Lockdowns vary. Some rules are sensible, others are not. Imprisoning people in their homes is not universal and often not essential. You will not spread a virus if you keep some distance from others, regardless of the time of day, so curfews are a questionable tactic. In the UK social distancing and mask use was only implemented on transport and in shops, where it worked. Yet transport was limited and 'non-essential' shops were still closed during lockdowns, damaging the economy, wrecking businesses and making it difficult for some to obtain goods. Border blocks, internal and international, have been implemented without just cause as tests are widely available, only healthy people are allowed to fly and the virus was present on both sides of those borders. Government messaging has also been poor, whilst politicians have ignored their own rules. Macron banned his citizens from flying and then turned up at the Olympics, watching his athletes. Hypocrisy like that erases trust in government at a time when it is most needed.
Opposition politicians have been notably silent on these issues. Politicians going into 'war unity' mode has not helped. It makes people nervous and suspicious, and they lose faith in their governance. Lockdowns should have been conducted with a more clinical focus on the specific activities that needed to be curtailed. There is no excuse for poor governance, especially in a pandemic.
-4 ( +7 / -11 )
Why is his employer in the headline? He was not acting on behalf of his employer. He was not at his workplace. I doubt his employer has a pro-groping policy for staff, or sends them on courses to teach them how to grope women more effectively. It's not really fair to drag them into it. His rank within the company would have been enough.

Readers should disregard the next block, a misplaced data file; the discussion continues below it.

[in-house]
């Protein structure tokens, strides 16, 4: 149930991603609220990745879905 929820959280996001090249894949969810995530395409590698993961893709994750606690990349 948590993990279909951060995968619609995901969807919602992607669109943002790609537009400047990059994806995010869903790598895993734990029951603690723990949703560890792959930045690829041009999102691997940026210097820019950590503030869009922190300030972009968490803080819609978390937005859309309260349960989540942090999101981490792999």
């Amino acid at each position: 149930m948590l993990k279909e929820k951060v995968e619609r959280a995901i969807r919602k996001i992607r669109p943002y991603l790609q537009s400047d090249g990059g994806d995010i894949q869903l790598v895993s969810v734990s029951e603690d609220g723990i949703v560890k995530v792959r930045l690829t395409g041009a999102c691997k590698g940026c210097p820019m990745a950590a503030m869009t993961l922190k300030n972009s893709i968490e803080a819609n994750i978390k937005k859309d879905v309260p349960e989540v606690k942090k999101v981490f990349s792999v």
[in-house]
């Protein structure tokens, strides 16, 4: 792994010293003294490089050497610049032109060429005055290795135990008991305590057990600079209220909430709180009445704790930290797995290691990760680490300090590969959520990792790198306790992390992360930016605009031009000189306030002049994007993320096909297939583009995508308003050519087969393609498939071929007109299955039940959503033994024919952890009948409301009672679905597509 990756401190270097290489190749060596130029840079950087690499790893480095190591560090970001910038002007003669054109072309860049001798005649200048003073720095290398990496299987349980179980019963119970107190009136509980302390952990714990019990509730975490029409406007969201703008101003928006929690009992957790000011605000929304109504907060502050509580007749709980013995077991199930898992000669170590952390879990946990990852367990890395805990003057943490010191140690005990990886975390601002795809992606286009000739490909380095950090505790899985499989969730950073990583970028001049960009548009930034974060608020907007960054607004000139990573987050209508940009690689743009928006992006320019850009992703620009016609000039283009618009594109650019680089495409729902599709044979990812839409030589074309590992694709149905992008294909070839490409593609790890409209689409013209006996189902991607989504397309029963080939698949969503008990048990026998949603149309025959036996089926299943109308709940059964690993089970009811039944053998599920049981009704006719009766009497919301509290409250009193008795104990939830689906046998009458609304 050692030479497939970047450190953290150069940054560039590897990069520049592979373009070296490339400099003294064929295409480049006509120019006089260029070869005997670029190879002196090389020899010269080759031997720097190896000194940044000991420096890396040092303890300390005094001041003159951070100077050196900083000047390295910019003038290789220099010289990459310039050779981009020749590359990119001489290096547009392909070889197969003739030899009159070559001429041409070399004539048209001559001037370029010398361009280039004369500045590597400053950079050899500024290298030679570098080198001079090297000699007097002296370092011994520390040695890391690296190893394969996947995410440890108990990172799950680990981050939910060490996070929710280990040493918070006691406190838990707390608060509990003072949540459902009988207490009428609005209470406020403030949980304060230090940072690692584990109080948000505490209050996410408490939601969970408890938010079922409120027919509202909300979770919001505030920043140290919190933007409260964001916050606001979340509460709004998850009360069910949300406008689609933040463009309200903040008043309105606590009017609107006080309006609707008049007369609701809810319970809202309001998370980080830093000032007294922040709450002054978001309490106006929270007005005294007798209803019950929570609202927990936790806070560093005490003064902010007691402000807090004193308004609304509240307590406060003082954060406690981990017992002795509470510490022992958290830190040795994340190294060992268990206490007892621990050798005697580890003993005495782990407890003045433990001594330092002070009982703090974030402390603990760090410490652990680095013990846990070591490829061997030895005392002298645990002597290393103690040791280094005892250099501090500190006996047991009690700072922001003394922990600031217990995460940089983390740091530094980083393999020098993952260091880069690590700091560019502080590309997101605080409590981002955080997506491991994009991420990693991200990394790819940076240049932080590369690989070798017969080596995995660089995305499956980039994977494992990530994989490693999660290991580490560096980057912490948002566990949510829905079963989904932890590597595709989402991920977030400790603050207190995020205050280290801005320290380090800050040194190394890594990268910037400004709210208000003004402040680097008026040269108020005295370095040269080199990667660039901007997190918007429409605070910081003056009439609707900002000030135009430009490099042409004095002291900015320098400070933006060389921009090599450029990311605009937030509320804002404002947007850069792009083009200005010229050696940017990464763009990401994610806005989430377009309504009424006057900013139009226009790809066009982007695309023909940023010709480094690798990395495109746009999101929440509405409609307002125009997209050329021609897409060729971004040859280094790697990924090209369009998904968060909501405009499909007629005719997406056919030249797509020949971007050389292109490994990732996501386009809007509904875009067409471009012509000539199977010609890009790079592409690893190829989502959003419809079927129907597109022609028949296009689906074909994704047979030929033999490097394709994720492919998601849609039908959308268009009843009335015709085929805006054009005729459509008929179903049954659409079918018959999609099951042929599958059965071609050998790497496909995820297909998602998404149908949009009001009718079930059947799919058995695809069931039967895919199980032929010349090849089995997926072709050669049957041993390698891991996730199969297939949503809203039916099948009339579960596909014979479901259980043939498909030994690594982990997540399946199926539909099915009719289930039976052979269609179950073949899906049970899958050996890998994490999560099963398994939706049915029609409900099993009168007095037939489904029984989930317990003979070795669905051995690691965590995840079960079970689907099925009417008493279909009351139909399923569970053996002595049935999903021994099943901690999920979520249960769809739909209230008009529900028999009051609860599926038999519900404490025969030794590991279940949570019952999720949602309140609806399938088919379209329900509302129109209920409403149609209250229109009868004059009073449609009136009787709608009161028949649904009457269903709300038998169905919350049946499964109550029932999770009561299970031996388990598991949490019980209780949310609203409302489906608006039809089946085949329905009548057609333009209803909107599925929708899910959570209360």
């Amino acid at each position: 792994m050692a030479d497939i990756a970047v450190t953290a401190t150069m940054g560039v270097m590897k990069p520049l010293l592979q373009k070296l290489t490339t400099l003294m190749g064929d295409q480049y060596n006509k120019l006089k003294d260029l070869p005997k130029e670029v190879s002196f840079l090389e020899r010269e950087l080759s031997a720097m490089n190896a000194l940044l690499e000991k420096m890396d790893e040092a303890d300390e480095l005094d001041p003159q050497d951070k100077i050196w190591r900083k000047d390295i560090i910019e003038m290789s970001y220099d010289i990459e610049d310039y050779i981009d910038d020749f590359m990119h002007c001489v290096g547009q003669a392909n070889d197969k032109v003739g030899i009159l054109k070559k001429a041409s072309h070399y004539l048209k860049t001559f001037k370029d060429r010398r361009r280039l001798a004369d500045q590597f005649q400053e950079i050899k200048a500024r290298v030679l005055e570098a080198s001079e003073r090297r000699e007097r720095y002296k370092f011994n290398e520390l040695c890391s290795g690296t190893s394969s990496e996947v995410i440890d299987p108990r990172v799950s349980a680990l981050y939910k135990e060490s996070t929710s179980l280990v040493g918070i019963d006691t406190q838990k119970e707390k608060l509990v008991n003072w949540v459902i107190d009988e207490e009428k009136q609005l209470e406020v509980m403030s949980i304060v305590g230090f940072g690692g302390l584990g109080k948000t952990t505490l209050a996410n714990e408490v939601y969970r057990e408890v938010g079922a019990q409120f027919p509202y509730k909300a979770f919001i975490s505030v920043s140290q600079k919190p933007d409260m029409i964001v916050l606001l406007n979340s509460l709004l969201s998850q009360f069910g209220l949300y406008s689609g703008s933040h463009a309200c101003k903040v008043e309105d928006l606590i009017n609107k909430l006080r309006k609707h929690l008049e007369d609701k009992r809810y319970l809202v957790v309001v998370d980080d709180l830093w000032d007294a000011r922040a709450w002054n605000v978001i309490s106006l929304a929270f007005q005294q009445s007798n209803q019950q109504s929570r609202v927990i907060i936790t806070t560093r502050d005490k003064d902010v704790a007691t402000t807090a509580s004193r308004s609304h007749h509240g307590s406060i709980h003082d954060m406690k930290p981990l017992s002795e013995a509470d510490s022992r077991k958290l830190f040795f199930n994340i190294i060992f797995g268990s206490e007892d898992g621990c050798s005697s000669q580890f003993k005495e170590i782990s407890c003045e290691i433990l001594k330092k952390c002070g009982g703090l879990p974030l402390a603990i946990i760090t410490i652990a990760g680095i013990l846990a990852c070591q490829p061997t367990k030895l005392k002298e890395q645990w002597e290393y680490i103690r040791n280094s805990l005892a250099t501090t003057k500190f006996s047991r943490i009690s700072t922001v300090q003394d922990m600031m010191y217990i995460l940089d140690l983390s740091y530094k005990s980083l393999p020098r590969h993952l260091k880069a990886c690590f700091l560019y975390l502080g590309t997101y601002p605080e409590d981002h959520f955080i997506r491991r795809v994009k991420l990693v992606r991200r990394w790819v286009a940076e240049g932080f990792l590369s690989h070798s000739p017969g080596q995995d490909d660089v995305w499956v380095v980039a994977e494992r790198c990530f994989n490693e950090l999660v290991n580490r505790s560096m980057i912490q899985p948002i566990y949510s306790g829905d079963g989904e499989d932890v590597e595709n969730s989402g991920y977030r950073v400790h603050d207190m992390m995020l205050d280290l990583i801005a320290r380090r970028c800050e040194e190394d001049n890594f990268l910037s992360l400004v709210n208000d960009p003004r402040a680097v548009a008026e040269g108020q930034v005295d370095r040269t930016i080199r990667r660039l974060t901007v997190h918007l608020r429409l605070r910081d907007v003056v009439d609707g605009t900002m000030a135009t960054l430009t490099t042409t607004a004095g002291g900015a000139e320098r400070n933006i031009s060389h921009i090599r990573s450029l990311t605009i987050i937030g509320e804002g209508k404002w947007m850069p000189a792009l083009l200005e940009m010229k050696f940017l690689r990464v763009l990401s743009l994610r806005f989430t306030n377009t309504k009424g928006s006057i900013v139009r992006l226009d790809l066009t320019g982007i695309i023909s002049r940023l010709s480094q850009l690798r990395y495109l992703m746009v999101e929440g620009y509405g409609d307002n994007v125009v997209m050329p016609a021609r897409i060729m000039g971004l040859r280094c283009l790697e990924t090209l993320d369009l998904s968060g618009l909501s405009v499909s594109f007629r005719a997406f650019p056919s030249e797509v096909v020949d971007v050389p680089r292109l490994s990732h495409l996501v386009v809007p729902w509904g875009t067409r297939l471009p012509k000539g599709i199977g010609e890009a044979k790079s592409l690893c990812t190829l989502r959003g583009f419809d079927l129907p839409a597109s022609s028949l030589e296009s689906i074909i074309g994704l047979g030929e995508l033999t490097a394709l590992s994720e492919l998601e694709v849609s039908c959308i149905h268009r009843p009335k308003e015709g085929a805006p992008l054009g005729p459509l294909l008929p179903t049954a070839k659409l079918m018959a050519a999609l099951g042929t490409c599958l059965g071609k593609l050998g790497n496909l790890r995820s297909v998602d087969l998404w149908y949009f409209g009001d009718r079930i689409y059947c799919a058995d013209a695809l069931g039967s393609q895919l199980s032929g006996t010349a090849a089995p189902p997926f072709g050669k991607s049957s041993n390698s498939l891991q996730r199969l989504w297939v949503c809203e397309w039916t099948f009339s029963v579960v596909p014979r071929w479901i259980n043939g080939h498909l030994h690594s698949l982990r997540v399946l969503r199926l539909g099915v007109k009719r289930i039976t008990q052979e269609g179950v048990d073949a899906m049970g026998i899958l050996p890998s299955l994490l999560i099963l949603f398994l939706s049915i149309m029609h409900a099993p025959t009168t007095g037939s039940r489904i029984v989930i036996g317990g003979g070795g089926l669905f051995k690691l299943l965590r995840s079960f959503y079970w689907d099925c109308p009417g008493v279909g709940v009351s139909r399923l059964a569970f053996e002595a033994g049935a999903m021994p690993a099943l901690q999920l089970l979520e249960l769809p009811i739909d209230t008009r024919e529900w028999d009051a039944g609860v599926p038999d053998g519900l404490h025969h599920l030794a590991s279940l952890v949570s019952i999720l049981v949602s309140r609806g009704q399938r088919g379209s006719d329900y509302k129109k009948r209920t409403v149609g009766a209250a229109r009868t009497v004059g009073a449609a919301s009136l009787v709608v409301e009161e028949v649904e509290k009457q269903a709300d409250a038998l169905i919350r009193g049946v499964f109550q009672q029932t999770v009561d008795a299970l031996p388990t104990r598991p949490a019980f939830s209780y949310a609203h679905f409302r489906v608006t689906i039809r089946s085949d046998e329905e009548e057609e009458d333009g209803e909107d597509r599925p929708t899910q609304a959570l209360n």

4 ( +4 / -0 )
If you punish someone for being hacked, you are blaming the victim.
It should be a legal requirement for personal data to be held in an encrypted form. Because if your data is encrypted, it doesn't matter if it is stolen. The hackers cannot decrypt it.
Personal data trading is more of a problem and could be restricted to data sets that have an adequate degree of anonymisation.
Avoid giving politicians a reason to restrict internet access even more than they already have.
0 ( +0 / -0 )
In terms of diplomatic decorum, politicians don't make statements like this during other nations' election campaigns. It is seen as interference in domestic affairs. This sort of thing backfired badly in the Brexit referendum campaign when foreign leaders weighed in with comments supporting the status quo. It's a better idea to learn from historical failures, than to repeat them.
3 ( +4 / -1 )
French defence contractors are as closely allied to the state as Chinese ones. But as the Aussies informed the French before the new pact was announced, the withdrawal of ambassadors and associated rhetoric is overly dramatic and rather embarrassing.
It doesn't undermine US/European ties. It was a French deal, not an EU one. And although not in the EU anymore, the UK is still geographically part of Europe and a NATO member.
There is no hidden agenda with regard to the UK's position. If there is a few quid in it, Johnson will give it the nod.